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Those critical 15 minutes...


Peter McCormick

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54468f5550e204dd836259050ffcf714-.jpgNo, not the 15 Minutes of Fame. I'm talking about the 15 minutes that create discipline in a young employee, camaraderie in a crew, a few moments of bonding with the staff for a superintendent or other supervisor.

It's the 15 minutes before work starts at the beginning of the day.

The time around the coffeepot when the games last night get reviewed, balls get busted, shit gets shot. A few moments of relaxation and anticipation before the horn sounds and the mower parade heads out.

Full disclosure here: Back in my 20s and 30s, I was the absolute worst employee regarding punctuality. ALWAYS late to work. A few minutes, ten minutes, sometimes 20 minutes. Snuck out early when I could, too. No doubt the resulting black mark in my bosses' minds contributed in some measure to me getting fired, twice. Perhaps not cause for said terminations, but sure didn't help when the scales tipped away from my favor.

I realize that now, given the benefit of 20/20 hindsight and 40 years of sometimes hard-knocks-acquired wisdom. It's one of the (many) things I would change about those years. BUT... it's also telling.

 

There are 96 15-minute segments in a 24-hour day. Surely one -- just one -- can be dedicated to...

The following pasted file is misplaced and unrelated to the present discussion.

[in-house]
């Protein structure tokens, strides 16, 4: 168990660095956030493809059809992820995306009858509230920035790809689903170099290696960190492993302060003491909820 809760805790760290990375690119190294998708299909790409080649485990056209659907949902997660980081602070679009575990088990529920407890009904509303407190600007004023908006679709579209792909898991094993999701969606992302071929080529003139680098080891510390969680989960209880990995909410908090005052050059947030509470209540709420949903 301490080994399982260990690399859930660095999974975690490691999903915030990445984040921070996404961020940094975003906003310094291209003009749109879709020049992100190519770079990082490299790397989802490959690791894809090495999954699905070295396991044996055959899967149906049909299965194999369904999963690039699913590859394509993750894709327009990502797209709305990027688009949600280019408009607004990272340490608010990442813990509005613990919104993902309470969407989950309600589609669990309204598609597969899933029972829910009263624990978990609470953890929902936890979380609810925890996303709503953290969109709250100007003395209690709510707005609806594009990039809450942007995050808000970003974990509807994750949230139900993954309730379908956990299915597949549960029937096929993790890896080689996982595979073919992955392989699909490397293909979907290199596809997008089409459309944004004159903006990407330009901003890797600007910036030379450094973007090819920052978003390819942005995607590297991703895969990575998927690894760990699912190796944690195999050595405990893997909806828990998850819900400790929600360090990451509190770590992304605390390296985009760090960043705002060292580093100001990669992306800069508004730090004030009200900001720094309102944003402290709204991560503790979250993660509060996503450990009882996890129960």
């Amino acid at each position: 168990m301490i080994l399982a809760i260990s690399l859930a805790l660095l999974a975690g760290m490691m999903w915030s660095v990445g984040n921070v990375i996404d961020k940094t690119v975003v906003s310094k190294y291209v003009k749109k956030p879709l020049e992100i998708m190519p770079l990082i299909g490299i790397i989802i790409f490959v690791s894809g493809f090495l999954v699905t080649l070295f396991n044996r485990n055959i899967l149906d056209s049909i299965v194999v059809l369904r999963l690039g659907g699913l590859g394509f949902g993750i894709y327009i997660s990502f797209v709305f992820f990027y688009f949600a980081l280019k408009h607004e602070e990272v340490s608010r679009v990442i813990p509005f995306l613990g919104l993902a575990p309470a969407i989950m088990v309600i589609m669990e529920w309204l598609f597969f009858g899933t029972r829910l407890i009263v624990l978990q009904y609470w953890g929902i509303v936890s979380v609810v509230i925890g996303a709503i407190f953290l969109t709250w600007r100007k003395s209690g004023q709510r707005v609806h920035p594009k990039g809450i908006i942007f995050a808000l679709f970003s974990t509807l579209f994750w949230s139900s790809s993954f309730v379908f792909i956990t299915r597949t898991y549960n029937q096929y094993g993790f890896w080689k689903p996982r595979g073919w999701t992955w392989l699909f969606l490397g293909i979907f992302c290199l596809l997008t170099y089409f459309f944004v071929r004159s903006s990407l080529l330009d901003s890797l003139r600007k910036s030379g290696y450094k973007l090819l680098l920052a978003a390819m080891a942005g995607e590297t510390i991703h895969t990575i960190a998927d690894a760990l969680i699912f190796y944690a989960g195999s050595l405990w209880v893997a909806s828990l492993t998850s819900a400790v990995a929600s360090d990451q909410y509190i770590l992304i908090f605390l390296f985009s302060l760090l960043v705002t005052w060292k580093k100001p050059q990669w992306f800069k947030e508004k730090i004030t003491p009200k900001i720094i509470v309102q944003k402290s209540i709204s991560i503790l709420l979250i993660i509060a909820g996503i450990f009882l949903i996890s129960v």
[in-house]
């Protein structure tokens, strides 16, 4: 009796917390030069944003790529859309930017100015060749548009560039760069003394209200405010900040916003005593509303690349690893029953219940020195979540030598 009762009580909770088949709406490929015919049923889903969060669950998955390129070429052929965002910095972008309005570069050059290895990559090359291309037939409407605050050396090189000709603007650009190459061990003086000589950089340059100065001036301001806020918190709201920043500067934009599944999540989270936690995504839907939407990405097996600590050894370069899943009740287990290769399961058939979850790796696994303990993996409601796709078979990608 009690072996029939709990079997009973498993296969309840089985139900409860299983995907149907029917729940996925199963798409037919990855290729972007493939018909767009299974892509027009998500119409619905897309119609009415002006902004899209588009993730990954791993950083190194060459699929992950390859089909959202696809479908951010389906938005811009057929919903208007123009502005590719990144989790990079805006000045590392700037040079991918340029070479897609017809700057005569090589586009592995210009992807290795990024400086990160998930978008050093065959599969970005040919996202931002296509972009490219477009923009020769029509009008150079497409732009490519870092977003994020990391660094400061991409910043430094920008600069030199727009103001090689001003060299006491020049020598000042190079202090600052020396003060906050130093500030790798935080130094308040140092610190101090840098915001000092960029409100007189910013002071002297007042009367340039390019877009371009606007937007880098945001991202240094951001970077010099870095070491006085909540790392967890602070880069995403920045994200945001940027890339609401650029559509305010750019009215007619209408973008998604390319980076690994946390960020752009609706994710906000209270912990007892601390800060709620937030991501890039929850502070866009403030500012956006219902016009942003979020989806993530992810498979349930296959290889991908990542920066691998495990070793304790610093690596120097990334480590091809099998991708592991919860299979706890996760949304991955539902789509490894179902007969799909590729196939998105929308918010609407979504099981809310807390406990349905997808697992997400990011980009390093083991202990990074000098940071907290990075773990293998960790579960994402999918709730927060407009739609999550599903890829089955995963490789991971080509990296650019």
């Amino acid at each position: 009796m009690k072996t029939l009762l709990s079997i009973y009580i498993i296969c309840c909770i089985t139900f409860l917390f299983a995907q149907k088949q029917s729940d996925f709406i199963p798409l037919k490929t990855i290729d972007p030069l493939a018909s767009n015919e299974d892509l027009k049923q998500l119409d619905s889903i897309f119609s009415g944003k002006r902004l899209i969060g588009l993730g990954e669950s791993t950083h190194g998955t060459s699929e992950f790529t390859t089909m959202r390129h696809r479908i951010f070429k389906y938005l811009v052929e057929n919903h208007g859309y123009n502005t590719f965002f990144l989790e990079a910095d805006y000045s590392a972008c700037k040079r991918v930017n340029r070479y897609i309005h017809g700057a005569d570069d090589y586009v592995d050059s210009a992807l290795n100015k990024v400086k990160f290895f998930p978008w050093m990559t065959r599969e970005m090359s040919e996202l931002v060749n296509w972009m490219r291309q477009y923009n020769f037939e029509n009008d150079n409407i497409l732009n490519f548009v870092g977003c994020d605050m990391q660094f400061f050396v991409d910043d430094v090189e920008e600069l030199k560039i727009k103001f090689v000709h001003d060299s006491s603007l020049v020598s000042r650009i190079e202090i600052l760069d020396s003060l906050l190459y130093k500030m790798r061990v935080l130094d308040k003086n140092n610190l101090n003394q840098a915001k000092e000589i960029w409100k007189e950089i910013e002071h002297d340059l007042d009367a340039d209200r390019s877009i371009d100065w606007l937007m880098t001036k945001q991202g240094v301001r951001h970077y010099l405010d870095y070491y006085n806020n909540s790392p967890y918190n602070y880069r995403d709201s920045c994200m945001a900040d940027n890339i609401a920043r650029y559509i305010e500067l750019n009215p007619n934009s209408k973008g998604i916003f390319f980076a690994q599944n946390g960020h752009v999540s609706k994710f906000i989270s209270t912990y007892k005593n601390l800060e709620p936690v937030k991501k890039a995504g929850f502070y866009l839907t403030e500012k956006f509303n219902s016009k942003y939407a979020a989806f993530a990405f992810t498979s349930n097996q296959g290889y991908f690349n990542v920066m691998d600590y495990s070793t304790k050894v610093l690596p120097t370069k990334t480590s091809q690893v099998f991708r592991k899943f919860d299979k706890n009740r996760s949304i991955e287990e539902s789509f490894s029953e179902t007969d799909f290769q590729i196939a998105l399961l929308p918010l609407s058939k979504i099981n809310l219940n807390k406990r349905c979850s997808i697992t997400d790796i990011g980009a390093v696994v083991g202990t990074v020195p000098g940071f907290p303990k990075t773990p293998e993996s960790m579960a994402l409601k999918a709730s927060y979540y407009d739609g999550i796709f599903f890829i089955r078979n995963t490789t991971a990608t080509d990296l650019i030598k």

If you're late to work it's usually because you can't get out of bed, don't want to get out of bed, dread getting out of bed... roll over, pillow over your head for just another 15 minutes. Fifteen minutes that coulda/woulda be better spent getting to work early, being part of the early-morning shenanigans and ready to lead the mower parade.  

The telling part is that IF you can't get out of bed, don't want to get out of bed, dread getting out of bed... it usually means you don't like your job, you're not where you want to be. That's unfair to you and your employer. Make a change before somebody makes one for you.

There are 96 15-minute segments in a 24-hour day. Surely one -- just one -- can be dedicated to punctuality and being a better team member and employee. For you younger guys out there climbing the ladder, that might be something to put into practice for not only this year but the rest of your life.

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